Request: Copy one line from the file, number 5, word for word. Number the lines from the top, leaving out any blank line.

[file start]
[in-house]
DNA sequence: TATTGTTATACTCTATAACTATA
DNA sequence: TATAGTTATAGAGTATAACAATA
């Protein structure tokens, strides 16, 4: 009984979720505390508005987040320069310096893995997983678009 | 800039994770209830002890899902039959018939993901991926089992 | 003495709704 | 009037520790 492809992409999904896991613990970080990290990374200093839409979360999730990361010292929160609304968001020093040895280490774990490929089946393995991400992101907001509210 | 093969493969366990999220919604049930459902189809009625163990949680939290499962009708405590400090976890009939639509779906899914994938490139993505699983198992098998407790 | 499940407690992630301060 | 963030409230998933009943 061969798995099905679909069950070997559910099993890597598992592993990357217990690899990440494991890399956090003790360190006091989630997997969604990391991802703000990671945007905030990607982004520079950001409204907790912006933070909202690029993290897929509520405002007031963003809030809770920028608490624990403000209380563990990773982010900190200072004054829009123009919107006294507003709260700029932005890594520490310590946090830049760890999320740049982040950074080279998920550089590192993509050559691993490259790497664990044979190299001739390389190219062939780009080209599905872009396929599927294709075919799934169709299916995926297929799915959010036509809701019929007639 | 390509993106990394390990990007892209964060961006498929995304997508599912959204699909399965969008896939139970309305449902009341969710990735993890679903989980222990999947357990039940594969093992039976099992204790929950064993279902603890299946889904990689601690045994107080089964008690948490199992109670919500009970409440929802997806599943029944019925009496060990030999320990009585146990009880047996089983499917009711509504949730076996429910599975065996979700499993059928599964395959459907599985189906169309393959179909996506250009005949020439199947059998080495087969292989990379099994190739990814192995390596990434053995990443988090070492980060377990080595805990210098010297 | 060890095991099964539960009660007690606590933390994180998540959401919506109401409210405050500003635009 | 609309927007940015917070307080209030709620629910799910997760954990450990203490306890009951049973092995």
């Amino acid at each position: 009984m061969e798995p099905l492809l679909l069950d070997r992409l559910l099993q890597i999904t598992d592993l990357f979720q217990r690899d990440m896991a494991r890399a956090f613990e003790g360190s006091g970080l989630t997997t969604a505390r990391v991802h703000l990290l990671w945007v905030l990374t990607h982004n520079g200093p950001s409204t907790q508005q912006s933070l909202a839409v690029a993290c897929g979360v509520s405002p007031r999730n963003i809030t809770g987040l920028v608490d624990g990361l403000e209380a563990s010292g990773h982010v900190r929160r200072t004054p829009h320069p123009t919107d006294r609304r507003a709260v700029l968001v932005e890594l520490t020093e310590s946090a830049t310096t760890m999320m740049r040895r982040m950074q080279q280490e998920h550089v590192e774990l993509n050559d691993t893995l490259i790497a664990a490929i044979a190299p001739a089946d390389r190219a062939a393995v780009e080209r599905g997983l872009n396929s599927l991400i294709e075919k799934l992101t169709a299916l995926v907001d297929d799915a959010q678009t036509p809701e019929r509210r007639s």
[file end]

């Amino acid at each position: 009984m061969e798995p099905l492809l679909l069950d070997r992409l559910l099993q890597i999904t598992d592993l990357f979720q217990r690899d990440m896991a494991r890399a956090f613990e003790g360190s006091g970080l989630t997997t969604a505390r990391v991802h703000l990290l990671w945007v905030l990374t990607h982004n520079g200093p950001s409204t907790q508005q912006s933070l909202a839409v690029a993290c897929g979360v509520s405002p007031r999730n963003i809030t809770g987040l920028v608490d624990g990361l403000e209380a563990s010292g990773h982010v900190r929160r200072t004054p829009h320069p123009t919107d006294r609304r507003a709260v700029l968001v932005e890594l520490t020093e310590s946090a830049t310096t760890m999320m740049r040895r982040m950074q080279q280490e998920h550089v590192e774990l993509n050559d691993t893995l490259i790497a664990a490929i044979a190299p001739a089946d390389r190219a062939a393995v780009e080209r599905g997983l872009n396929s599927l991400i294709e075919k799934l992101t169709a299916l995926v907001d297929d799915a959010q678009t036509p809701e019929r509210r007639s």